• Bruxism: Bruxism is characterised by the grinding of the teeth during sleep without the person knowing it. The regular grinding of the teeth could lead to dental and sometimes, jaw problems. 
  • Narcolepsy: It is an uncommon disorder that refers to switching between being awake and asleep. Narcolepsy makes people more sleepy than usual, but their sleep can have some disruptions too. Even rarer, narcolepsy triggers the development of hallucinations during sleep. 
  • Sleep talking/walking: Sleep talking/walking is a rare occurrence but is something that is not impossible to happen. Sleep talking and walking sometimes happen when a person is partially awake. 

Can medical cannabis help with sleeping disorders such as insomnia? 

The therapeutic effect of medical cannabis for sleeping problems, for a long time, has spurred interest from the medical world. The sole reliance on melatonin and sedatives such as benzodiazepines and barbiturates risks drug dependence and withdrawal symptoms. With that said, it’s high time for exploration on newer and safer solutions.   

Cannabis has two primary cannabinoids prized for its potential in aiding sleep. These phytocompounds are CBD (Cannabidiol) and THC (Tetrahydrocannabinol). CBD and THC are known for their number of therapeutic benefits, but unlike THC, CBD is not psychoactive.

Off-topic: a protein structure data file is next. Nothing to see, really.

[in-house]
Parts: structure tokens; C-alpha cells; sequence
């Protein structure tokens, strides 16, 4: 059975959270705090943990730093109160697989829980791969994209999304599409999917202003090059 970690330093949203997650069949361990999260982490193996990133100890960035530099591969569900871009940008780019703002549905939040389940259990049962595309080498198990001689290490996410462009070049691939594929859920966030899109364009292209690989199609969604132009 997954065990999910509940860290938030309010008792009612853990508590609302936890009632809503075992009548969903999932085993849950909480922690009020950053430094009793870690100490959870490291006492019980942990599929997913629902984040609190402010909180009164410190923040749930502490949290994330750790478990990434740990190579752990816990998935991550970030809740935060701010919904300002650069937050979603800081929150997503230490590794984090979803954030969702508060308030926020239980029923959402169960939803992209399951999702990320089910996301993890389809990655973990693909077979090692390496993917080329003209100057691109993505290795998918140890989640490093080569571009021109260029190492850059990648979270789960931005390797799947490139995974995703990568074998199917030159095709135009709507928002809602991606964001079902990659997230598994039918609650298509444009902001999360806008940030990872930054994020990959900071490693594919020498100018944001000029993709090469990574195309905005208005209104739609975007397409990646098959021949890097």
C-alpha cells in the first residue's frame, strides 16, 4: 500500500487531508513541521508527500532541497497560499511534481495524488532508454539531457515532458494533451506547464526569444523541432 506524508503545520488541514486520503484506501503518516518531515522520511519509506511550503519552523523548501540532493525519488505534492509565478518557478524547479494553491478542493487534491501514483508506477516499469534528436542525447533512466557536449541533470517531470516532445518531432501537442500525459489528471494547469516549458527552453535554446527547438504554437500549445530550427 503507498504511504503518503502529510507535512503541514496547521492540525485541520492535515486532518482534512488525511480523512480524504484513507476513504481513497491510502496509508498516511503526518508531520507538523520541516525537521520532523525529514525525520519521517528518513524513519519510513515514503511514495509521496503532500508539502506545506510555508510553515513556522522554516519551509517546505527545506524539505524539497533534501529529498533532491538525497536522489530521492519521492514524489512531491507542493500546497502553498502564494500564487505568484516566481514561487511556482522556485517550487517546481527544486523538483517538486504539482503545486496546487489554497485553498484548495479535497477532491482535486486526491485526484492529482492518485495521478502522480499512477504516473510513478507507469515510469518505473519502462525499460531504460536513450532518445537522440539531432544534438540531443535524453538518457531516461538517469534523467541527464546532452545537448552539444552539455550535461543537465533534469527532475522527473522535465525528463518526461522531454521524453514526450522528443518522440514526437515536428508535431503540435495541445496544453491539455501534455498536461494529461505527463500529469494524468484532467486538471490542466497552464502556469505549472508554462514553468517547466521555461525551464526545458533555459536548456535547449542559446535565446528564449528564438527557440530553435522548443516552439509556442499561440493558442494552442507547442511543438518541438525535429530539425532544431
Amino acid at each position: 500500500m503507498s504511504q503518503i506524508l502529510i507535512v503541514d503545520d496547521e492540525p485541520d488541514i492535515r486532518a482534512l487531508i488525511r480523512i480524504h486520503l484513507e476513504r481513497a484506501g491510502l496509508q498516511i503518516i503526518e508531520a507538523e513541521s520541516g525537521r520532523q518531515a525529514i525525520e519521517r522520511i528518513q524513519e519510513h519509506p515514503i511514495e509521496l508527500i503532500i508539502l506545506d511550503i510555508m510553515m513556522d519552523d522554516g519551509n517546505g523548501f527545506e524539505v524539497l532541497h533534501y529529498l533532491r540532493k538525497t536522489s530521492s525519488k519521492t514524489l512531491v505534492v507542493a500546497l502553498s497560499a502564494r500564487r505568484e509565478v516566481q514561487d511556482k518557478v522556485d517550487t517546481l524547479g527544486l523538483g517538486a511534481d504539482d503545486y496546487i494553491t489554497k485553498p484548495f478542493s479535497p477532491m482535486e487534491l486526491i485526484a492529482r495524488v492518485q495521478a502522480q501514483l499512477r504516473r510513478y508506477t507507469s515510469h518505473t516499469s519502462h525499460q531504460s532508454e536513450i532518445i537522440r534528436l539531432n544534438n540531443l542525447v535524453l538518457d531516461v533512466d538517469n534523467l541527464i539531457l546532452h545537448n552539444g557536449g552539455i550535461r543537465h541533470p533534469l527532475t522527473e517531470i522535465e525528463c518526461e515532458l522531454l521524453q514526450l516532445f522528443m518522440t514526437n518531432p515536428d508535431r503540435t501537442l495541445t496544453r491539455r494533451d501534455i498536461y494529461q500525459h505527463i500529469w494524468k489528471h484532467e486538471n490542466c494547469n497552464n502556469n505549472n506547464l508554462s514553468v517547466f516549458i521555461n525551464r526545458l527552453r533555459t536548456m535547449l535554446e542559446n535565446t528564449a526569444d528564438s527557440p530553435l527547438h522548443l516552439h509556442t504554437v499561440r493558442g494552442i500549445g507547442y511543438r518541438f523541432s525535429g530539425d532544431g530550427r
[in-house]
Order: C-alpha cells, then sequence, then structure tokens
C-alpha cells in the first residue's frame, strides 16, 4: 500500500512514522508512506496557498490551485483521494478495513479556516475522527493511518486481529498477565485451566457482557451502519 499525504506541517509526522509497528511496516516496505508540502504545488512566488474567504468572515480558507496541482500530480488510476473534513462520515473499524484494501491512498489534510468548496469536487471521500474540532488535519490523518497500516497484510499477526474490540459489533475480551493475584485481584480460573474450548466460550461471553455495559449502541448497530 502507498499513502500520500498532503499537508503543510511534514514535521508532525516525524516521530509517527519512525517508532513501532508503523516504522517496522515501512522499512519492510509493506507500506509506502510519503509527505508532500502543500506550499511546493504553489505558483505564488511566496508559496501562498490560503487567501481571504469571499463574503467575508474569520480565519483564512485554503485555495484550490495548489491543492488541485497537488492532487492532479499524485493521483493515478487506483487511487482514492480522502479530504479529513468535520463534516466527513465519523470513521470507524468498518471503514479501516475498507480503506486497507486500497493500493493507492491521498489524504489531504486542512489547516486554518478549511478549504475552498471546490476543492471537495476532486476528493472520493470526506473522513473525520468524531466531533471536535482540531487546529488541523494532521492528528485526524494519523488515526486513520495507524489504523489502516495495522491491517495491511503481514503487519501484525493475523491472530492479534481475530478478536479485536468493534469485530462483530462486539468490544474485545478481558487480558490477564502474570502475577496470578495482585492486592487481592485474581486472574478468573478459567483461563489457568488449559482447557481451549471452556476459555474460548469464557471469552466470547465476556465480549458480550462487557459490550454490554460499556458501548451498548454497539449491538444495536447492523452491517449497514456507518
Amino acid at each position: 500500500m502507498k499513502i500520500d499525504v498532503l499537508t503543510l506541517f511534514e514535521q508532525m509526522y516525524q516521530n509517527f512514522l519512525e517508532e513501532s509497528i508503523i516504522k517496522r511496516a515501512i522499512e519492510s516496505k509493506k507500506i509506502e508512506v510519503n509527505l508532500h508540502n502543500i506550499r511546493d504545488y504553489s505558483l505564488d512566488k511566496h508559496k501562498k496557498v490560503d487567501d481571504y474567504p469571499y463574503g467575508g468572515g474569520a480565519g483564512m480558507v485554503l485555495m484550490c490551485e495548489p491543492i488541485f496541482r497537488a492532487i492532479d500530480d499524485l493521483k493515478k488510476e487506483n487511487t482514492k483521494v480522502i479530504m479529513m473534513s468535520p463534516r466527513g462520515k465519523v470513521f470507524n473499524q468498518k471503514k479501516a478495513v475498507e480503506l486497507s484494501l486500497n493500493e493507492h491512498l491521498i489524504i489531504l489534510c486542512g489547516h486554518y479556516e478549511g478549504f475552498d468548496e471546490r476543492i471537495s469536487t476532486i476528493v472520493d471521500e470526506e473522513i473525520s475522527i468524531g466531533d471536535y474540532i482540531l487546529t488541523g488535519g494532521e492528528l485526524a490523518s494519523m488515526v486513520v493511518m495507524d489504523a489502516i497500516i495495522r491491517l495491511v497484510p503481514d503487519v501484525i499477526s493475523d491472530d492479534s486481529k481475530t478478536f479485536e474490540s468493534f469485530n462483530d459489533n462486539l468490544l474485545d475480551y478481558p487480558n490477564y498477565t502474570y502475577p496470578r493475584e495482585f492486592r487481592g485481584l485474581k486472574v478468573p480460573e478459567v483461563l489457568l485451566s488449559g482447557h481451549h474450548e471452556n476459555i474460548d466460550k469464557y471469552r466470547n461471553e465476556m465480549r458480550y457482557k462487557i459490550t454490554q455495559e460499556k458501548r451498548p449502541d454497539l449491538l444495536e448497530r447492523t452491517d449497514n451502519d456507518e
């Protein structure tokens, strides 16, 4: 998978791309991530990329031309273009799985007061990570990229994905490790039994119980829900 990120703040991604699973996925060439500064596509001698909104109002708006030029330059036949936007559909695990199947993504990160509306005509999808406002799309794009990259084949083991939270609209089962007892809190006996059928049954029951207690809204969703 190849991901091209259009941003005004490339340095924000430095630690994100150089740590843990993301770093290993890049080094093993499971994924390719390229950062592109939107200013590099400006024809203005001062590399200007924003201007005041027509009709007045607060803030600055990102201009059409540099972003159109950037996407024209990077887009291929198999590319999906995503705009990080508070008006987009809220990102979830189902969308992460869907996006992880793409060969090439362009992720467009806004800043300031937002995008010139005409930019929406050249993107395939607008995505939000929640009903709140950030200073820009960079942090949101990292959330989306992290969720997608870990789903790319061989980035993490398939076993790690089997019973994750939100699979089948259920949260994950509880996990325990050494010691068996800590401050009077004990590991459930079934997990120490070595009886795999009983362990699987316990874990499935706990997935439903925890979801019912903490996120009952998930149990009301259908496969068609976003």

Although this is still a topic for debate until now, the sedative effect of cannabis through its cannabinoids is believed to be an alternative solution for aiding sleep. This was the foreground adapted by the researchers from The University of Western Australia (UWA) who showed medical cannabis as the possible novel treatment for adults with chronic insomnia.   

Through a randomised approach, 23 patients with chronic insomnia, for 14 nights were administered with the cannabis formulation and after a week, was treated with placebo with the same number of days.   

The reports showed that the cannabis formulation was able to significantly improve the patients’ conditions compared to the placebo phase based on the Insomnia Severity Index (ISI).   

For context, ISI is an instrument that measures the severity of nighttime and daytime components of insomnia. In average, all participants experienced an ISI decrease of 26 per cent while those on under high cannabis formulation were relieved in ISI of almost 36 per cent reduction.    [2] 

 In a 2018 study, the paper concluded saying that cannabis consumption “is associated with significant improvements in perceived insomnia with differential effectiveness and side effect profiles, depending on the product characteristics.”